"Kee Points" with Jim Kee, Ph.D.

The Dow Jones Industrial and the S&P 500 finished at all-time highs yesterday, and to repeat there is no real significance in anything hitting new highs that have historically trended upwards over time (like US stock prices). If instead valuation levels were at an all-time high, which they are not, then that would be a whole other story! In the current environment, my sense is that the market rises and falls more or less in proportion to the odds of President Trump getting major tax/regulatory reform through. Washington expert Greg Valliere, who has been a guest speaker at numerous STMM events over the years, argues that there are “signs of life in the Republican Congress,” and that a crucial vote on a replacement form of Obamacare is possible before the July 4th recess. Tax reform is still very much alive for 2017 as well. One of the impediments to tax reform legislation has been the controversial Border Adjustment Tax, but according to Valliere, House Speaker Paul Ryan has indicated he might be willing to back away from or support delays in the Border Adjustment Tax (which he supports). This tax gives breaks to US companies that ship products abroad, and removes tax breaks from US companies that import goods from other countries. In absolute terms (sheer dollar amounts) the US is the largest importer and exporter among the developed countries. It is slightly behind China, which is considered “emerging,” although the European Union countries combined slightly exceed both. Looking at imports and exports as a percentage of GDP, Germany ranks the highest of the major developed countries (40% and 50% respectively), with the US among the lowest with both imports and exports less than 15% of GDP (HCWE). Top export destinations of the US are Canada, followed by Mexico, China, Japan, and then Germany. We import the most from China, then Mexico, Canada, Japan, and Germany (MIT’s OEC - Observatory of Economic Complexity).


Yield Curve: The flattening yield curve has also been in the headlines recently, meaning short-term rates are rising relative to long-term rates. I’ve talked in prior Kee Points about bullish versus bearish flattenings, so I won’t go into that here, but there is some concern that the current flattening is signaling slower economic growth going forward. I’ve seen that in some of the downward revisions in the various “nowcasting models” for the second quarter GDP, although all models see an acceleration from the first quarter. The yield curve has been distorted by central bank policies since the Great Recession, which reduces its reliability as a forecasting tool. Right now short-term rates are being influenced by Federal Reserve policies, while longer-term rates are being influenced by lower rates overseas (i.e. European Central Bank and Bank of Japan policies). Normally, if the fed raises short-term rates (i.e. the federal funds target rate) it would translate into higher longer-term rates, as long-term rates are in part a function of expected future short-term rates. But in the current environment of low to negative interest rates overseas, any increase in long-term rates here attracts foreign capital from abroad, driving them back down. I think that is the key dynamic behind today’s yield curve. Also quality spreads (the difference between the yields of high quality and low quality bonds) tend to anticipate growth accelerations and decelerations, and they have narrowed, which is not consistent with a major slowdown in economic growth.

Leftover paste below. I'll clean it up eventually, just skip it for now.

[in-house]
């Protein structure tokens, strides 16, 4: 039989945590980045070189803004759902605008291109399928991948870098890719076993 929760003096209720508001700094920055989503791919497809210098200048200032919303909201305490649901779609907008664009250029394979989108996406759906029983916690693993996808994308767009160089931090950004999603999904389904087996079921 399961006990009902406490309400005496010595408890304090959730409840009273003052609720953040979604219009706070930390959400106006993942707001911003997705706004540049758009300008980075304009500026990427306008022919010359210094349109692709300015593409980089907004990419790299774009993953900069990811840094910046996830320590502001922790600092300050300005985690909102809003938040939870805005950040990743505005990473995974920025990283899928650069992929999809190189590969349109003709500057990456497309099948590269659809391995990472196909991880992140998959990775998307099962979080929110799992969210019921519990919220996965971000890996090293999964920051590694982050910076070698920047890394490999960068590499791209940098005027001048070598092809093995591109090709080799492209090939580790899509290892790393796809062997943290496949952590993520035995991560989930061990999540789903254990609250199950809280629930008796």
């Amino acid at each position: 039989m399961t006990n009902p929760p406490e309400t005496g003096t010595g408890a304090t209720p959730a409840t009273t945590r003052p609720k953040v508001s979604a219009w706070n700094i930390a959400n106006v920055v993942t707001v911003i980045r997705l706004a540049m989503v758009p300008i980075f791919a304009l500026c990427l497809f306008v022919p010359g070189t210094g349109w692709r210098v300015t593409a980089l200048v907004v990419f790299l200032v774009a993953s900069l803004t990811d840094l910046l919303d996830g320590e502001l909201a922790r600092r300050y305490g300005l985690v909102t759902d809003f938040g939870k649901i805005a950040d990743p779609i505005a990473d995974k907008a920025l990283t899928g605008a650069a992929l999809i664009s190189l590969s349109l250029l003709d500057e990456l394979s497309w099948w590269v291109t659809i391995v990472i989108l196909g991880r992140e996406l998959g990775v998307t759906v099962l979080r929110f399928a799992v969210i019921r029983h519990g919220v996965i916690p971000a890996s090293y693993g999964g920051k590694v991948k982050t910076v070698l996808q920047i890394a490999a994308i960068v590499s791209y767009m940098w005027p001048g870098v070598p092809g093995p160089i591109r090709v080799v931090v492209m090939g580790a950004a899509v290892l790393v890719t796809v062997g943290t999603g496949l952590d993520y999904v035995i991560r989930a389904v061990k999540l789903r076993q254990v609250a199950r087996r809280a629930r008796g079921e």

Oil: Finally, oil prices are back in the headlines as crude oil (WTI) has fallen to $43 per barrel, which is down from around $54 per barrel at the beginning of the year (Brent crude being a couple of dollars higher). Supply and demand influence every market, and both are always at work in the oil market. You can’t really measure these forces directly, but you can infer them by looking at changes in prices and quantities over time. If the prices are lower and the quantities sold are not, it is a pretty good indication that supply increases are the primary driver. The Federal Reserve Bank of New York publishes a weekly “Oil Price Dynamics Report,” in which they attempt to decompose recent fluctuations in oil prices between demand factors and supply factors. Their current report reads, “Oil prices fell steadily owing to decreasing demand and increasing supply.” Demand growth has been far more dependent upon emerging economies than developed economies over the past 10 years, and developed economies are always moving towards lower energy intensity, or lower energy use per unit of output. On the supply side, many US shale firms that purchased $50 oil hedges continue to produce (which is expected to roll off by year’s end), and OPEC still struggles to police output restriction targets.